As many reviewers have previously said, Savin truly is a brilliant man. Moving away from that, I personally enjoyed his very straight forward way of teaching. He would do his best to explain the concepts he had to go over. Often it was clear he knew the material very deeply (I think he referred to the textbook in class only two or three times). Savin loves it when people ask questions, and will do his best to answer. Often times he would joke with the class about how little we asked questions and how he would like that to change. The important thing is that you are very clear when you ask him your question, often times it would need to be repeated a couple of times before he got it and proceeded to answer it. The material is difficult if you've never had something like this before, but overall, most of the questions are very algorithmic. The hardest part of the "straight forward" questions would be recognizing which method you had to use. Also, often the questions would reference methods exclusively mentioned in the homework questions (and not talked about in the chapter reading or discussed by Savin in class). At the end of every midterm and final, he put an unofficial "challenge question." This question was often very difficult and was generally only answered by those who deeply understood the material as well as had a good grasp of generalizing math. I can't speak to his office hours, as I've never gone, but I heard he was pretty solid in them.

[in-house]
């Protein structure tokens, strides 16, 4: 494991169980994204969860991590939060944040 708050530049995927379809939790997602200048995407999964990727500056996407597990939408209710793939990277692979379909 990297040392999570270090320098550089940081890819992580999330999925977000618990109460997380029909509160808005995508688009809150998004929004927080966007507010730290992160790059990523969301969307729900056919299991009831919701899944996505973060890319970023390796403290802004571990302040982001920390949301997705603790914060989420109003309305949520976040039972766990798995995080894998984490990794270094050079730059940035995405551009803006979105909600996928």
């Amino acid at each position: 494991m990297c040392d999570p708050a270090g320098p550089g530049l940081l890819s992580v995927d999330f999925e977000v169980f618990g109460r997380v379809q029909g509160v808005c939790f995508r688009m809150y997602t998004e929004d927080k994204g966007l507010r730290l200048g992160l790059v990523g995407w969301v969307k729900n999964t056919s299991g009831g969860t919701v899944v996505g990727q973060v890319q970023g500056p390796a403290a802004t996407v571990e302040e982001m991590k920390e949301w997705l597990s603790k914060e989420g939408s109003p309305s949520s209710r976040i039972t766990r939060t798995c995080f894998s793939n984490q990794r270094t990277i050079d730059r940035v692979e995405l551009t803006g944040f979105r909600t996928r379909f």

bohan fang is a nice guy, and he will always try to help if you approach him. also, the class is quite easy because he gives practice midterms that are exactly like the actual midterms, and if you know the practice midterms, midterms, and practice final very well, you'll have no problem on the final exam. that being said, professor fang is one of the worst teachers i've ever had. i say this with no exaggeration or spite, but rather to offer my honest advice: do not attend the lecture, it will certainly hurt your comprehension of the subject. read the book on your own, watch MIT opencourseware lectures, find tutors in the math help room, but whatever you do, DO NOT ATTEND THE LECTURES. you will not be able to understand a word he says, his notes are disorganized, his chalkboard handwriting is dismal, and he provides no narrative whatsoever (not even simple motivations). he also expects you to know certain things that you may or may not know, and if you don't know those things going into the lecture then the steps he takes in examples and proofs will make no sense. what's worse, he doesn't say what he's expecting you to know, or even allude to the blanks you're supposed to be filling in on your own, so if you don't recognize where it is that you're missing a critical step, then the notes will be depressingly confusing. just stay away from the lecture room until exam time, work hard on all the homeworks and practice tests, and you'll do well in the class,.